If I had to choose one defining characteristic or orientation for “the Left,” I would say disorder. The Left since the age of revolutions began (if not from the fall of the angels) has sought to subvert order in the world. Few early revolutionaries championed chaos directly (though their latter day heirs certainly have), but disorder has been the invariable result of their project. According to their stated intentions, the revolutionaries pursued liberty and equality in various forms, but the pursuit of such goals without an overarching system of values in which they have their place necessarily leads to chaos. Certain revolutionary agents may have had such an overarching system, which they found upon our Greco-Roman and/or Christian heritage or upon hopes that advances in the natural sciences would reveal the correct road to travel. Yet, systems of value—or, as the Germans say, world views—are quite difficult complexities to discuss, much more so to understand. Once a civilization enters into a revolutionary phase that discards accepted wisdom and seeks to create new measures, then everything becomes unstable. Why should we stop with the reforms of France in the 1790s, Britain in the 1830s, America in the 1860s, Russia in the 1920s, and so forth? Why should we accept one man’s or generation’s philosophy rather than the latest utopian promises of the latest demagogue (/activist/community organizer)? Revolutionary society makes political theory a bloodsport, where force and violence follow speculative ruminations—and where “why not” has cogency. Consequently, the drive for liberty and equality (which are practically antithetical to each other, which makes modern politics even more bizarrely absurd) does not accept the limitations placed by any particular overarching system of values and demands the destruction of any vestige of order that impedes or constricts the revolutionaries’ vision au courant for the maximization of liberty and/or equality. And this leads to human chaos of every kind. Of course, this was all explained very well millennia ago in Plato’s Laws, but that is so old, antiquated, passé!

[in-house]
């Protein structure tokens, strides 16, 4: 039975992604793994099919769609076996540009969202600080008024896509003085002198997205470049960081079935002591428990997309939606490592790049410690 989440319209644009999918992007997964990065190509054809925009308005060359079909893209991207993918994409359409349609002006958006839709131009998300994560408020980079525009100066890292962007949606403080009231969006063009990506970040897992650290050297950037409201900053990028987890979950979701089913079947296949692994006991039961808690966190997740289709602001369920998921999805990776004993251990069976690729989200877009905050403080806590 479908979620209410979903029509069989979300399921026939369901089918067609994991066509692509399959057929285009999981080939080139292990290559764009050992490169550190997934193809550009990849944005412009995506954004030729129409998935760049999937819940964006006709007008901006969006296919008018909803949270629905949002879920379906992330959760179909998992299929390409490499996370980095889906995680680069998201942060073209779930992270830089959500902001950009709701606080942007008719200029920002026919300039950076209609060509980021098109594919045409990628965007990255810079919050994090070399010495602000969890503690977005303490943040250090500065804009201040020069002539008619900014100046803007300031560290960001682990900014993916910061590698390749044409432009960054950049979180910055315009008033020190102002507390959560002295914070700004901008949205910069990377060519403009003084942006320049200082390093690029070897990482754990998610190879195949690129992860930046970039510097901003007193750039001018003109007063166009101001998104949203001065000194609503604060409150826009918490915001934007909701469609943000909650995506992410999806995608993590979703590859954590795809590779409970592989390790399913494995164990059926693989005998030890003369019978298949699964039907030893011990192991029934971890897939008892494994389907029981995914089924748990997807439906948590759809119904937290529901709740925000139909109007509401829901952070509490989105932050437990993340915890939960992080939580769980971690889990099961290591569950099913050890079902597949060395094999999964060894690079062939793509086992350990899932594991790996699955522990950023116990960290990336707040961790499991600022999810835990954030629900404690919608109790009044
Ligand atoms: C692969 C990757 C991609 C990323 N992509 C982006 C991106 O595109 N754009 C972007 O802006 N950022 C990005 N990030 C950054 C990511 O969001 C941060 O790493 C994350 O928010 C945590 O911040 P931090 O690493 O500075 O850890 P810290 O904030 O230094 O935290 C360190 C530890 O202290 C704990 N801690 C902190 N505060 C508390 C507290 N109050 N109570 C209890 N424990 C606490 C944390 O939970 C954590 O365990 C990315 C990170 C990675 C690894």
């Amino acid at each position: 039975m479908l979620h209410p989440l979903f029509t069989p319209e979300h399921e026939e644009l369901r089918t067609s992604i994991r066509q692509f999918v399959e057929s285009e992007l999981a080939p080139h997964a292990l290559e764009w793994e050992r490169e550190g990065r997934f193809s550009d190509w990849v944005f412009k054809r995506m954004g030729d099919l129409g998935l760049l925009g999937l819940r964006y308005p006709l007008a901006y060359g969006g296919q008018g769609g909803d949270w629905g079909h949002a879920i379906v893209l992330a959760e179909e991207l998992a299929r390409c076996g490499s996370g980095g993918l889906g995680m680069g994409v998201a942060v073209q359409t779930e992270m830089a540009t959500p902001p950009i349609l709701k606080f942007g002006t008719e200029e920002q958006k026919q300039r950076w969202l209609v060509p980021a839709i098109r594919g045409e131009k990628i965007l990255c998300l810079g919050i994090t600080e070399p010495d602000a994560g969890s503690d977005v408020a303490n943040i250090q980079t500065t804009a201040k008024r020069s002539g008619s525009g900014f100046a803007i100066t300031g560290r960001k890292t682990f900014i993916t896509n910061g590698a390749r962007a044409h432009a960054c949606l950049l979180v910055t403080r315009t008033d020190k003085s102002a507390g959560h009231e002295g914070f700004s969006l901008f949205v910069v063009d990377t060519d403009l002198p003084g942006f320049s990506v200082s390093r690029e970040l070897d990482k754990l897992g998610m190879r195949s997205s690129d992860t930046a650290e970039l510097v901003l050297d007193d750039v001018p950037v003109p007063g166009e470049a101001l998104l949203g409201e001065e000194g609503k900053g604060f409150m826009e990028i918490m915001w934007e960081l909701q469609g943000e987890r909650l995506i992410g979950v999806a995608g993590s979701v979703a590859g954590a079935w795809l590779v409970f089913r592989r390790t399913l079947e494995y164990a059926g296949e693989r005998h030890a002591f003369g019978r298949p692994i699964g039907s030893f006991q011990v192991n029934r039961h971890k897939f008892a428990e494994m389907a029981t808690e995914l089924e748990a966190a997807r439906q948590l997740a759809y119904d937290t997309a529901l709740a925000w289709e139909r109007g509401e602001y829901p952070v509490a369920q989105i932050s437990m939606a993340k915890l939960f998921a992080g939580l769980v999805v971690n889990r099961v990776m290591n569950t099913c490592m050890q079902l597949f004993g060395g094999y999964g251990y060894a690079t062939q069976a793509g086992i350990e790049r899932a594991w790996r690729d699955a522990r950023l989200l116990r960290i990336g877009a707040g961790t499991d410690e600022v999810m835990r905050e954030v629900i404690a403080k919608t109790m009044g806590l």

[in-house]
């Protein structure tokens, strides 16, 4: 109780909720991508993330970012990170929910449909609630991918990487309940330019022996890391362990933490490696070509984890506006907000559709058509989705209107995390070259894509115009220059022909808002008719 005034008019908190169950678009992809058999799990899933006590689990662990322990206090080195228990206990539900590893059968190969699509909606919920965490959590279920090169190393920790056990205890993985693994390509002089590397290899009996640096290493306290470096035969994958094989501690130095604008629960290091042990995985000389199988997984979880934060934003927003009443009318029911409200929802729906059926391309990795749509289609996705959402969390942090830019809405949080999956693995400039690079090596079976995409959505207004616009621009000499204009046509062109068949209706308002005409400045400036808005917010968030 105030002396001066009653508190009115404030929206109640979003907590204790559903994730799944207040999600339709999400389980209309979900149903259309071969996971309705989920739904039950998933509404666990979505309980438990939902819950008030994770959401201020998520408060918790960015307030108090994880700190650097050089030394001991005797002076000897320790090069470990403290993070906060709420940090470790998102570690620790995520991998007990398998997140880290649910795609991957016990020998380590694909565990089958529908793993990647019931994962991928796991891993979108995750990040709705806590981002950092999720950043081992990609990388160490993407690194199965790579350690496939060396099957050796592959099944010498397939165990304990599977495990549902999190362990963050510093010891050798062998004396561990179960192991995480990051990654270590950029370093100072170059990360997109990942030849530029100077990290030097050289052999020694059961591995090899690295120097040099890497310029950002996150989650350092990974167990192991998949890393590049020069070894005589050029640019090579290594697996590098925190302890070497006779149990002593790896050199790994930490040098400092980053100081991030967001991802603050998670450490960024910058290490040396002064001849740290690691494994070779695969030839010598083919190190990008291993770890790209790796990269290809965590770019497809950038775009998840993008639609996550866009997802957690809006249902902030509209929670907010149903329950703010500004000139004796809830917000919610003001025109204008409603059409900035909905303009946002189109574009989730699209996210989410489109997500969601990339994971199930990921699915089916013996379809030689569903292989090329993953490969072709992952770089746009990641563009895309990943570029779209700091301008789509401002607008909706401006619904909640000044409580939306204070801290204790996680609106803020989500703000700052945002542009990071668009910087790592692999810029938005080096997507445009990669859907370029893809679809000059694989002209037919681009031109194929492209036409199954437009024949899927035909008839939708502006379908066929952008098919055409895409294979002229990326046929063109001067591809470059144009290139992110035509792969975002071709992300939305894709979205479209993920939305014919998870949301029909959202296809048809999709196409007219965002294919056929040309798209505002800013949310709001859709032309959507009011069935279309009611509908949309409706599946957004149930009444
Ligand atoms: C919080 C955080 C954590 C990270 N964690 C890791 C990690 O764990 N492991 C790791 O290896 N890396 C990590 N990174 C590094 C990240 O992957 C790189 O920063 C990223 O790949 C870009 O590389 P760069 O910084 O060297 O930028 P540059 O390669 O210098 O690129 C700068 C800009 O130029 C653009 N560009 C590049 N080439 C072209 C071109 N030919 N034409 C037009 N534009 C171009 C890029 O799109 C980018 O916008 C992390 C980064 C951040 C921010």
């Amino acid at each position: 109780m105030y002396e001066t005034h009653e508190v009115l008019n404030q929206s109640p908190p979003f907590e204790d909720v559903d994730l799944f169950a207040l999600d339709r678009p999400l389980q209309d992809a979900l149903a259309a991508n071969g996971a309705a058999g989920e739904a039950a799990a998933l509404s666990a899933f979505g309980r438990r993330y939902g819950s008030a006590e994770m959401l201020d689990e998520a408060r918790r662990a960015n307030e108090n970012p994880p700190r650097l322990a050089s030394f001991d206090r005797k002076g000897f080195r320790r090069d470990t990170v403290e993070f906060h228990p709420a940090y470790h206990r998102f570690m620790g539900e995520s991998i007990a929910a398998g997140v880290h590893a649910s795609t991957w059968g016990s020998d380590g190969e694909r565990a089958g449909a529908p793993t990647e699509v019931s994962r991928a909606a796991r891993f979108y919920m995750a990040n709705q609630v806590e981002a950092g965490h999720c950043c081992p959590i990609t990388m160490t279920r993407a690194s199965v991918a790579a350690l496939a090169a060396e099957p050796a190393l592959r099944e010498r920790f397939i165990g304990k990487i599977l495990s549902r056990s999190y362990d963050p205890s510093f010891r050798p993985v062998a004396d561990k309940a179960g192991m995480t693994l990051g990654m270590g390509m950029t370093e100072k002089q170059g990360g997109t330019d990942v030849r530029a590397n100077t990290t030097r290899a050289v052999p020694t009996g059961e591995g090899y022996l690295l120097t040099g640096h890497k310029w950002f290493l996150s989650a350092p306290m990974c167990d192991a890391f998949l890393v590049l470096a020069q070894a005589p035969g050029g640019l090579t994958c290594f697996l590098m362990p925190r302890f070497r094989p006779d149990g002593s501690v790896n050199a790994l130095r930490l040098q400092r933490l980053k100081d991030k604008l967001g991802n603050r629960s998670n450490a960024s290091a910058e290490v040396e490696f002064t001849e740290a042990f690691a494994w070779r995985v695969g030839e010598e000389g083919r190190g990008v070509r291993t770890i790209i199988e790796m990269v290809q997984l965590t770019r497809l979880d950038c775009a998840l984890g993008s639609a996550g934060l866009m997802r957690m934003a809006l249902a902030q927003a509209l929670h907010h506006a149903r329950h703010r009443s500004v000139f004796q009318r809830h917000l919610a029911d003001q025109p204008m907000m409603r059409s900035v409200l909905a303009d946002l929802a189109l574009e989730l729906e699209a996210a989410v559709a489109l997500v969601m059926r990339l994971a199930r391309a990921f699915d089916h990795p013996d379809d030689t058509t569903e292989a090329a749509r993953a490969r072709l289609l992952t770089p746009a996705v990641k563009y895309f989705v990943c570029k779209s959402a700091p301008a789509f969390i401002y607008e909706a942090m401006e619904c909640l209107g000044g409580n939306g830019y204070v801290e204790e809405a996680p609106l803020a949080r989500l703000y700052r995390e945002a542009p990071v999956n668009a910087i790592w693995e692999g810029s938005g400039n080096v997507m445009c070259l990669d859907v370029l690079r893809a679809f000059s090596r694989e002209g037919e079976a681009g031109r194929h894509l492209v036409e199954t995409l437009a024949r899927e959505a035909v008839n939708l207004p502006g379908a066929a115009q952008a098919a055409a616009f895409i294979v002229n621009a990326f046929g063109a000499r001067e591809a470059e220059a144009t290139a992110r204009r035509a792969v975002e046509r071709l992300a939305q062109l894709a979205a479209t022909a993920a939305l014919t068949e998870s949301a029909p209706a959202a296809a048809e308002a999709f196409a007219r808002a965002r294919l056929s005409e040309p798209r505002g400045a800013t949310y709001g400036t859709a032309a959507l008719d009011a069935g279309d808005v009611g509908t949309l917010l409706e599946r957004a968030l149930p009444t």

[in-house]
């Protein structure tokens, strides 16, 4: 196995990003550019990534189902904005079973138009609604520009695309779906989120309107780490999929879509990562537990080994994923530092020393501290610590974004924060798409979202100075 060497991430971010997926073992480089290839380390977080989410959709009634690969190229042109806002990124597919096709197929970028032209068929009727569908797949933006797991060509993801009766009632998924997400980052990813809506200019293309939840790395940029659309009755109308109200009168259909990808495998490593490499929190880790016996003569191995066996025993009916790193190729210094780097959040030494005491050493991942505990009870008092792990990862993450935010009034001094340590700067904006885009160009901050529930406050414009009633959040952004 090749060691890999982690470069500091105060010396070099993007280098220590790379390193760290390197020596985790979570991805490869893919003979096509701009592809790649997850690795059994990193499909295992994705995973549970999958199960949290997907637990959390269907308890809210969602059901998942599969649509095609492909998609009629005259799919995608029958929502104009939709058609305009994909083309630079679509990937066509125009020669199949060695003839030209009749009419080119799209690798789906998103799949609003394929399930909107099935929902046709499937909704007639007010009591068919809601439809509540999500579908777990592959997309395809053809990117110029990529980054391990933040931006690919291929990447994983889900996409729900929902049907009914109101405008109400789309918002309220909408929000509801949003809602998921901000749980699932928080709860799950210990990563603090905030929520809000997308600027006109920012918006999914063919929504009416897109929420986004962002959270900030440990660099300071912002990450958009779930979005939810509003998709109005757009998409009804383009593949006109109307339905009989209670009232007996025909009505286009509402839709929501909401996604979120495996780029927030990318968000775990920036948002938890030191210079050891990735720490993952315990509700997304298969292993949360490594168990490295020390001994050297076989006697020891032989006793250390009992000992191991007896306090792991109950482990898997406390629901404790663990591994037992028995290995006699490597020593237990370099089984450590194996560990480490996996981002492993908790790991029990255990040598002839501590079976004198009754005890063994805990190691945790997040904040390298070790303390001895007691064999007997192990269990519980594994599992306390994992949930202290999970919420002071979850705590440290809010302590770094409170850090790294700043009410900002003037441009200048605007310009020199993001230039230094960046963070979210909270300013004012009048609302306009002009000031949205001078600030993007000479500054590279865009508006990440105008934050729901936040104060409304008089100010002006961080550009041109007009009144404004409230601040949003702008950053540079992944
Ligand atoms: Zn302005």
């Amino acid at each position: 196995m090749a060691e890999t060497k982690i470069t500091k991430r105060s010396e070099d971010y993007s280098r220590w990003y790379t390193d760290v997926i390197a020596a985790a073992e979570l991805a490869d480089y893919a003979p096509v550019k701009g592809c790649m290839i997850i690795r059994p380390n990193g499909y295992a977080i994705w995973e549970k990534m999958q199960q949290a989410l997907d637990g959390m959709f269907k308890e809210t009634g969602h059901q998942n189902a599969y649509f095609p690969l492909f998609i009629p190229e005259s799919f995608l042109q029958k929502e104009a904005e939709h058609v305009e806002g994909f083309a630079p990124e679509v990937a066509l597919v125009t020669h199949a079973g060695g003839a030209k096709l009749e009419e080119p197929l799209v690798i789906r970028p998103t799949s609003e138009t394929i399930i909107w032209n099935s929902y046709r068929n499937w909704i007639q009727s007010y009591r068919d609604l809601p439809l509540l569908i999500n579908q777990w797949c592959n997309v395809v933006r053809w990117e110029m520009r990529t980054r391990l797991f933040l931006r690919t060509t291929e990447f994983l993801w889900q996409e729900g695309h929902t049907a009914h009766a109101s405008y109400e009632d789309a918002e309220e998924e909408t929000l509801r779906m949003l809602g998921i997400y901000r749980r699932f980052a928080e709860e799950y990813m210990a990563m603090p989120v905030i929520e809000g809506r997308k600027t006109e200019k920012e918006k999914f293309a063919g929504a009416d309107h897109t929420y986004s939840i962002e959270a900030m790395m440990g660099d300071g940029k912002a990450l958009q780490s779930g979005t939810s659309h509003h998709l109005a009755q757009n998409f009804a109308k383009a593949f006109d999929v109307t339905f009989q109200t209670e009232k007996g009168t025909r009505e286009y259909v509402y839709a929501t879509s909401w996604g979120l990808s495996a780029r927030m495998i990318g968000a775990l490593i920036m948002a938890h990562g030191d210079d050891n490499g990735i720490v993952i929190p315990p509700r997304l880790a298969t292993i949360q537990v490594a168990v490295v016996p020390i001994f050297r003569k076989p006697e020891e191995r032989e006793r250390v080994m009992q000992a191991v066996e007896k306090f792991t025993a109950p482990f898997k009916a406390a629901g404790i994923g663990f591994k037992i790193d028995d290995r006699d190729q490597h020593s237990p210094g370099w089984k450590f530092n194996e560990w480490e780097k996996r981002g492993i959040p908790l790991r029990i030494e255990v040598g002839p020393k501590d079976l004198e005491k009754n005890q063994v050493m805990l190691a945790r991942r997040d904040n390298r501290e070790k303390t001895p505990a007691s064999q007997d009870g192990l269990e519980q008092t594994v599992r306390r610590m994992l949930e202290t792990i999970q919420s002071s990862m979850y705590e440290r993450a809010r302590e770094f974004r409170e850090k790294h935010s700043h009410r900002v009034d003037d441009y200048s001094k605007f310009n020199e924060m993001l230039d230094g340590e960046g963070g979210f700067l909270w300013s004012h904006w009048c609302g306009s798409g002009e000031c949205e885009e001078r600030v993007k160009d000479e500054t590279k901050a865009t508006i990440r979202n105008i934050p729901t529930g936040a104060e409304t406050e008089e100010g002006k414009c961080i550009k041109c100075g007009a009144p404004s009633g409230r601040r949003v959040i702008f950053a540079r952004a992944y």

So, I think that Charlton’s diagnosis of the Left is correct—because Christianity represents (or furnishes) the West’s familiar, established overarching system of values that the revolutionaries reject. It is the old order—the essence of l’ancien régime. Leftist agents actively work against the previous stage of revolution—the last system of values that their predecessors found reasonable— but the order to which they oppose themselves, the direction against which they disorient, so to speak, is the foundation of Western civilization, which is Christianity. And since Christianity is true, the revolutionaries not only work against the old order of Christendom but also against order itself, not just practically, as previously noted, but theoretically. In other words, modern revolution is and has always been a Satanic movement. It follows its archetype in so many ways. Its essence is rebellion against God; such is evil.